Wednesday, July 4, 2012

History of the Shawangunk Berry Pickers

The Northern Shawangunk Ridge was once home to a lively seasonal community of Berry Pickers who made their living foraging the wild blueberries which thrive along the wind-swept heights of what is now Minnewaska State Park and Sam’s Point Preserve.

Beginning in the early 1700’s, rugged men and women from the area would make the long, hard journey through untamed wilds to reach these precious fruits.  A road to the ridge wouldn’t be completed until 1850, and bears and mountain lions were common.

Makeshift tarpaper squatter shacks began to appear by 1862, and many pickers would return with their families each July and stay through the season.  A good picker could forage 35 quarts of blueberries every day, which would then be sold to the local general store and shipped to Catskill resorts and to the prosperous people of New York City.

It was the completion of Smiley Road in 1901 which really opened the door for the blueberry picking camps.  By 1920, many ramshackle shanties dotted the road which supported thriving communities for one month each year, but which were ghost-towns for the others.

The berry-picking communities were lively places inhabited by good, simple folk living close to the land.  After filling their baskets from sun up to sun down, the berry pickers would gather together and tell stories, play games, dance, drink and sing.  Some rowdy camps gained a reputation for being less “family friendly” than others.

The Berry Pickers were an industrious people who knew that blueberries bushes produce the most fruit the year following a wildfire.  When the season’s last berry had been picked, it was common for the Berry Pickers to set fire to the Shawangunk ridge.  The folks who started the blaze would often return to the local saloon and await the call for firefighters- the same berry pickers who started the fires were often the people paid to help put them out!

Following World War 2, the changing world economy meant the end of an era for the Shawangunk berry pickers.  The rise of commercial blueberry farming made blueberries an inexpensive and widely available commodity, and the reduced demand for blueberries harvested in the wild made it difficult for the Berry Pickers to return.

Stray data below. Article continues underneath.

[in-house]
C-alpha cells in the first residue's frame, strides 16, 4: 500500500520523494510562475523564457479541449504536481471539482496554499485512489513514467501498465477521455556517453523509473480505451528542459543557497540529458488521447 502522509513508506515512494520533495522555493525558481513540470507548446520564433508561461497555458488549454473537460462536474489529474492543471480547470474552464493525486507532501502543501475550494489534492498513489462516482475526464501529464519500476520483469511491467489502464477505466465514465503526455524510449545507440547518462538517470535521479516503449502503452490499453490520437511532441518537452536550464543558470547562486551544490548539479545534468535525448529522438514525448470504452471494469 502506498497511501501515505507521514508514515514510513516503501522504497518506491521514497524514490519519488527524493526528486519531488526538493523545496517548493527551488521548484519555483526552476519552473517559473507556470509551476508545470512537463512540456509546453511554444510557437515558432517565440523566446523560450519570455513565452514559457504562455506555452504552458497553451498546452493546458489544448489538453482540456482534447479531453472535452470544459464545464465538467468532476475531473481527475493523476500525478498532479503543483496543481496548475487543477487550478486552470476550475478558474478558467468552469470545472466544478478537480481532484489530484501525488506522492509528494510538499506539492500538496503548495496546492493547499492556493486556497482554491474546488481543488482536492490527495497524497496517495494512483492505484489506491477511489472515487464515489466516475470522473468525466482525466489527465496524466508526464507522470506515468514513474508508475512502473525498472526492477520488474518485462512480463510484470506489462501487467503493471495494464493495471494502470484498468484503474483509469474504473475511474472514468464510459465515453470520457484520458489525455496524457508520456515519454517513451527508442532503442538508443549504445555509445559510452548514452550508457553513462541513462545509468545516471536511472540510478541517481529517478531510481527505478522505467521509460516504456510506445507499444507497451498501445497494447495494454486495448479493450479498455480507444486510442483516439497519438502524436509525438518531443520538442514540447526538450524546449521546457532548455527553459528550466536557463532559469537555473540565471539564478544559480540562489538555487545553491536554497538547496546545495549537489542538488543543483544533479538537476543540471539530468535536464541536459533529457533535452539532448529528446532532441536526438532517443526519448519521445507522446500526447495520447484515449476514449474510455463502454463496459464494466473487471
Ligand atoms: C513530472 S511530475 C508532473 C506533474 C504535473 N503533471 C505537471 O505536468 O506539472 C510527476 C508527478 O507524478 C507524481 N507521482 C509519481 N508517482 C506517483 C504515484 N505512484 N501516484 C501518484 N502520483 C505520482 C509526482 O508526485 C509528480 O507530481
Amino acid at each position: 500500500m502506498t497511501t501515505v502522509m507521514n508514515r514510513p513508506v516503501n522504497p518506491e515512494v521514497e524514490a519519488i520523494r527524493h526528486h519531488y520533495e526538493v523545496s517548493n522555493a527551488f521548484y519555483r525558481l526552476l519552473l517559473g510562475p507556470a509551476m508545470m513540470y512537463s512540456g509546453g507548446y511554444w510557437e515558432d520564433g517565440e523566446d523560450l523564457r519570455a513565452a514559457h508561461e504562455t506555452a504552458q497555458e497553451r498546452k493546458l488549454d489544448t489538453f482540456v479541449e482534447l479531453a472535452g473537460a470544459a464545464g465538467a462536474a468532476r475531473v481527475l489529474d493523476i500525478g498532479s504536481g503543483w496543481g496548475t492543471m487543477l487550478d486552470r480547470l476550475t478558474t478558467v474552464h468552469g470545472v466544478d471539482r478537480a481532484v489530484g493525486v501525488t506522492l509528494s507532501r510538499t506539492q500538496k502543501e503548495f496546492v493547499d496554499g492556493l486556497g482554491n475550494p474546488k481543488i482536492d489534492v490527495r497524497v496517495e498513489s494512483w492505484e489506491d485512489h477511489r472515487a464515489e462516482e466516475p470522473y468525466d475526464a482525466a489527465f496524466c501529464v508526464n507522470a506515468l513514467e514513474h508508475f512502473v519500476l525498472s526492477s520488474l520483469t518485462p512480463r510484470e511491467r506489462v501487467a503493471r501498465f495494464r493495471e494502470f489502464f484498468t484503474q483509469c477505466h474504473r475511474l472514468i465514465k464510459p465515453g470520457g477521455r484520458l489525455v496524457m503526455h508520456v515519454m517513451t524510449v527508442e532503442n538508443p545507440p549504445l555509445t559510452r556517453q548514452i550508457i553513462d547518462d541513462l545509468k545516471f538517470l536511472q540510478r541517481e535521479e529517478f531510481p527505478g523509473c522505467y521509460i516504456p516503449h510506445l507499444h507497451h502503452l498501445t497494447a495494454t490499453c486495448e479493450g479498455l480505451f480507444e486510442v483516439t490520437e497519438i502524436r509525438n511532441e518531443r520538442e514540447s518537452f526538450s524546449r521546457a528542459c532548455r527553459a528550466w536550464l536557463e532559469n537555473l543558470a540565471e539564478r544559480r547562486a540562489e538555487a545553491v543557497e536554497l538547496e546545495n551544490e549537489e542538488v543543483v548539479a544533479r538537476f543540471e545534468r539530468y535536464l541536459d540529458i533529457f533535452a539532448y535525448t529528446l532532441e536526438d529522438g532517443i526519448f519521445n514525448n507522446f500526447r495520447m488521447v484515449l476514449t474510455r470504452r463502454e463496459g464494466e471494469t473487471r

By the close of the 1950’s, the last of the Berry Pickers had packed up their belongings, and the shanty towns have remained silent ever since.

Many artifacts of this unique part of the American Heritage still remain, and several of the Berry Picker’s shanties still stand in testimony of this forgotten era.  A walk through Sam’s Point Preserve along Old Smiley Road reveals many examples; The Nature Conservancy now operates a nature preserve here which encompasses some of the most popular berry picking sites.

Each year, the nearby town of Ellenville celebrates this rich part of our history with the Shawangunk Mountain Wild Blueberry Festival featuring performances by local musicians, handcrafted gifts, cultural events, entertainment, and of course- blueberries!  

Ideally situated just minutes from Sam’s Point Preserve and the Shawangunk Mountain Blueberry Festival, the Hudson Valley Resort & Spa is the perfect place to stay when exploring the historic Shawangunk Ridge.  Adjacent to Minnewaska State park and surrounded by gorgeous Catskill Views, our beautiful par 71 championship golf course and full-service European health spa creates the perfect balance of Charm and Comfort.

Featuring indoor and outdoor swimming pools, an arcade center, tennis, basketball and so much more, you'll enjoy resort accommodations while exploring all the area has to offer!

Do you have a story to share about Blueberry picking in the Shawangunks?  Comment below, and tell us about it!


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  2. By the close of the 1950’s, the last of the Berry Pickers had packed up their belongings, and the shanty towns have remained silent ever since. This statement is not entirely correct, in part, yes. However my family and I were still picking berries there until the mid "60s. My great-grandma owned one of those shacks. We had loads of fun there. Thanks for the info.


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